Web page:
Despedida/Farewell 9.5 minutes 2012
This neighbourhood portrait finds the artist walking the streets of Boyle Heights in East Los Angeles. She pauses for football practice, the bulky uniforms hiding the fact that these men are only boys. Again and again she brings us kids that appear in adult clothing, or who wear their faces as if they’ve already seen too much. Heart shaped swings offer an easy summertime promise. A girl of six looks suspiciously from behind her laundry, what kind of life is waiting for her beyond the camera’s stare? A boy plays a new form of basketball against himself, soon he will be better than the wall. A girl rocks back and forth on her bike, the right side of her face frozen in a wary shadow. Between the everyday moments the poet Mapkaulu Roger Nduku appears, offering his broken phrases and beautiful words, puffing on new cigarettes. He’s become the voice of the city, the One. On a bright street corner, up against the weathered brick, he offers two poems: Night Fall and Shoelaces. The elegiac tone makes it feel that the filmmaker is waving good-bye, as she watches a generation leave childhoods they never had.
Territorio/Territory by Alexandra Cuesta 66 minutes 2015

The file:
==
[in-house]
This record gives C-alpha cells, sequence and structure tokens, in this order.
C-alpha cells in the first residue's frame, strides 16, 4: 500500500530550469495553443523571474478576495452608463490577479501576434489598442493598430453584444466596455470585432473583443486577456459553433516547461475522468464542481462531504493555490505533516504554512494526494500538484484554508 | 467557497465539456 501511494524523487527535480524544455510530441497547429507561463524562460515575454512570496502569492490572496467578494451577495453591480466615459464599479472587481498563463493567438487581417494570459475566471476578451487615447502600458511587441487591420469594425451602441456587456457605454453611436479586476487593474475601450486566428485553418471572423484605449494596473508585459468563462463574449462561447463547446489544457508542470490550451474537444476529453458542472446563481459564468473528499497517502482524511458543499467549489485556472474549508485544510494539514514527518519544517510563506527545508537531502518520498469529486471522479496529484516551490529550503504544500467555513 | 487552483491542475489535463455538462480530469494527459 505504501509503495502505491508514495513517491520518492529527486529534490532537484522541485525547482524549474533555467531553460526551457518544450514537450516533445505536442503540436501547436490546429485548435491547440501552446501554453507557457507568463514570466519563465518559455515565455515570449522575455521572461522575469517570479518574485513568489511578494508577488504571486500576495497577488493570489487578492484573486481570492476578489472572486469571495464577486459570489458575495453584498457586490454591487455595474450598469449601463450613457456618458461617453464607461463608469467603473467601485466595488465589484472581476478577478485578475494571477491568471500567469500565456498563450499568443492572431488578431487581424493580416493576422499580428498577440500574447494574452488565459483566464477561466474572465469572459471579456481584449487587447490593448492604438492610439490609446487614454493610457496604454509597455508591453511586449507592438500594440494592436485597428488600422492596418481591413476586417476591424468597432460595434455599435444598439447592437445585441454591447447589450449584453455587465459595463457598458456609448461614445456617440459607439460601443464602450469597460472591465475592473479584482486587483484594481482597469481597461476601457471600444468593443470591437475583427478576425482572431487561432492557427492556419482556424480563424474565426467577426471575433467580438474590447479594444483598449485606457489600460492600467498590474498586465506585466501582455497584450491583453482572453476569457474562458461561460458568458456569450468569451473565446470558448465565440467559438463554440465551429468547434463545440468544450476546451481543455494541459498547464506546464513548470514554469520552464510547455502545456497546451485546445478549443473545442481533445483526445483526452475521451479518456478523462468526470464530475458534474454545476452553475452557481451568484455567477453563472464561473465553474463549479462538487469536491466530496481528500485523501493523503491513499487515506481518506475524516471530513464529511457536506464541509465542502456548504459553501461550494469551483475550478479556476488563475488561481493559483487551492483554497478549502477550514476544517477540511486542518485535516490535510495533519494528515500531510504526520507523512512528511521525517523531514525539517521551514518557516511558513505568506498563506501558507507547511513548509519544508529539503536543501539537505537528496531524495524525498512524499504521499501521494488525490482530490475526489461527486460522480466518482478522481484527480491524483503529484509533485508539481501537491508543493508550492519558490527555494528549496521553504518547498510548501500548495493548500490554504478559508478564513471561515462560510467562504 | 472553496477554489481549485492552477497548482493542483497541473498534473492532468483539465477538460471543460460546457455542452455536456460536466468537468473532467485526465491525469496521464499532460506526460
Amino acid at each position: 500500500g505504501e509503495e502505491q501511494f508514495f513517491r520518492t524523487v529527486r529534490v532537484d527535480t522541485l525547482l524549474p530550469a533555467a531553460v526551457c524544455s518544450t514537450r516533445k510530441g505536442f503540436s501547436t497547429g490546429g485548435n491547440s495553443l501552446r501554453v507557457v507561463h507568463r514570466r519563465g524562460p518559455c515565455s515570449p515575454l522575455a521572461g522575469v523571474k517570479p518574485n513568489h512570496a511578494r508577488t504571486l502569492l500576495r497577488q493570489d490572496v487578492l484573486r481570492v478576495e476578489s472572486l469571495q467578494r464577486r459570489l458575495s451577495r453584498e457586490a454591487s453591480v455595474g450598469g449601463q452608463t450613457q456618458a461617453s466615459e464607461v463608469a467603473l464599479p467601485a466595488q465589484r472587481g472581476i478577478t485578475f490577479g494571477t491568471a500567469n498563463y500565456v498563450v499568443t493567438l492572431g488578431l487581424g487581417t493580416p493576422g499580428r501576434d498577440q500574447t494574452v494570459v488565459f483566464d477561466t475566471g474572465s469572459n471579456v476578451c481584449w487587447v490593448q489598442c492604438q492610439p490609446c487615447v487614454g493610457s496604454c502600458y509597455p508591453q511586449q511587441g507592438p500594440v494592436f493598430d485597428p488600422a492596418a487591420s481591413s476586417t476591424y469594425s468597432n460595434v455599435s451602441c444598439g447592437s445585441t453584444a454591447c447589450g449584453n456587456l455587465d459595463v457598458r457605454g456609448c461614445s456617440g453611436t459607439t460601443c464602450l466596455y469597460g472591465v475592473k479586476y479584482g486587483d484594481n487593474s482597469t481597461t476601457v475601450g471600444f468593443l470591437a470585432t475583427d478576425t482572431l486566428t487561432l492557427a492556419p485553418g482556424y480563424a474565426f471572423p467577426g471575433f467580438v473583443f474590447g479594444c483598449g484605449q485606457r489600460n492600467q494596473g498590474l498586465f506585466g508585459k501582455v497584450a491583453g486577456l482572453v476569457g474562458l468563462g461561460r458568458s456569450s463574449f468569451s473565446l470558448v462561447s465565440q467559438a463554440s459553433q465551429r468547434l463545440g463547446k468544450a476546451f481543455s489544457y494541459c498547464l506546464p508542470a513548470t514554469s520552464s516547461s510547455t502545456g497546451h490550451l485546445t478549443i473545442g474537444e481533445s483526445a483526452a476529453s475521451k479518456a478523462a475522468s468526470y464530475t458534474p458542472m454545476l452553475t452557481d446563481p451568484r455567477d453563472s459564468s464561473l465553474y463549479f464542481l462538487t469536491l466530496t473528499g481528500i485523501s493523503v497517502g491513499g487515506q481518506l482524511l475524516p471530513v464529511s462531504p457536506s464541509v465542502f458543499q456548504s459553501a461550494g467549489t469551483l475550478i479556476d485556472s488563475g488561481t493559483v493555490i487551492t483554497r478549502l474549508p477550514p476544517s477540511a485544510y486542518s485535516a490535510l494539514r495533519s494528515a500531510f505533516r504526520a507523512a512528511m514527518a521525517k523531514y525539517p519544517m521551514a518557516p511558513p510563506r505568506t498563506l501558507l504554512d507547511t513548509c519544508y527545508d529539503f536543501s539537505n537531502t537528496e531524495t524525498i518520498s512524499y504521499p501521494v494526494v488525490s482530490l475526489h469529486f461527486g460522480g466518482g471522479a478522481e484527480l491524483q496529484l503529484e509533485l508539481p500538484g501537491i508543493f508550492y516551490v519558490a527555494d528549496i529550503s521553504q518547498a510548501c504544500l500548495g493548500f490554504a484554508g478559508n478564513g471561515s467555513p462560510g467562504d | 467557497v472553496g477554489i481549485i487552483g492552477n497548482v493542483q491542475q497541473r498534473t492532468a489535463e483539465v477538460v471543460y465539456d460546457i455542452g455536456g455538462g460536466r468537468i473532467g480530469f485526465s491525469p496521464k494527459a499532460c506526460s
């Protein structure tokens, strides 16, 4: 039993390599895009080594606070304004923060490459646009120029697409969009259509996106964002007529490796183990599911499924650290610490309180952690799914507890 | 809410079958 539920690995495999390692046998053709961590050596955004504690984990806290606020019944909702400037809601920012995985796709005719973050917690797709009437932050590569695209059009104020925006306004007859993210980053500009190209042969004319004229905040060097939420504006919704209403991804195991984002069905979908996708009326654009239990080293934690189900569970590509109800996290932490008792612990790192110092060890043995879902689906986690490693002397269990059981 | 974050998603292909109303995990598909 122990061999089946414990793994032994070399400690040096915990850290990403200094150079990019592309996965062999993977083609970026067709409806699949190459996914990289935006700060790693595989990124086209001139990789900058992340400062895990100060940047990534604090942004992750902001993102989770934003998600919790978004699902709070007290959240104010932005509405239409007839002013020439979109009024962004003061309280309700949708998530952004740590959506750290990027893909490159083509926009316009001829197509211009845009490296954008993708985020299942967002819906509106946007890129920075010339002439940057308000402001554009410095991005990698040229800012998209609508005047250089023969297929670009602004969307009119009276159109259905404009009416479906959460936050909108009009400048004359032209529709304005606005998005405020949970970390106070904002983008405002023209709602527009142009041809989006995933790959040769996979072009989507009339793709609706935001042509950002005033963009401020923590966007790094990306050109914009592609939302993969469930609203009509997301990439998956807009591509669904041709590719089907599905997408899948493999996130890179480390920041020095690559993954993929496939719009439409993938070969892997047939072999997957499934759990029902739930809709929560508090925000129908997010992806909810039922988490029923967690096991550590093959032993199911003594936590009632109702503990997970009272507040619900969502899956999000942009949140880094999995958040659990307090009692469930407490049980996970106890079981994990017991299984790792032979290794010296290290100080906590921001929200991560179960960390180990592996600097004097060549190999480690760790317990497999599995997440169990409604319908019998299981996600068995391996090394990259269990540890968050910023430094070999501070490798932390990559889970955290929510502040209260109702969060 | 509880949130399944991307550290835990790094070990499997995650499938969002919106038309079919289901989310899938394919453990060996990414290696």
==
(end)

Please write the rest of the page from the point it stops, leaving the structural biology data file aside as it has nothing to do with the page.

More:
From the first frame of this movie, the movie artist announces her seriousness, her steady frames, her observational diligence. A young boy ferries us across the dark waters, delivering us to a series of intimate public encounters lensed with a rare precision. Cuesta returns us to Ecuador, her country of origin, and she’s determined to do it without the welcome mat of language. There are no narrators here telling us what we should feel or think, how we should behave in this faraway country. Instead we are invited to look deeply into these faces, to stand alongside them, without imagining we can grasp the whole story. The camera is both close and distant, it insists that while we can participate vicariously, we can never be part of the local codes of belonging. But we can share their time, we can wait on the beach along with the boy and his excellent haircut while his brothers suck their thumbs – instead of the soft bed of their mother, a beach made out of stones. Sandra eats sugar cane, and even though she’s been positioned for the camera as if she were a performer, the faceless woman behind her (her mother?) keeps bailing water, while a friend calls out and provokes a smile, in fact, most of her attention is drawn off screen (“I have nothing going on with your cousin,” the voice-off insists, as Sandra bites into the suddenly phallic sugar cane). Uniformed boys return from school and start an impromptu soccer drill, though they keep looking back at the school, as if the camera must be waiting for something truly important to come. How could they know that this everyday moment, this public intimacy, is the whole show?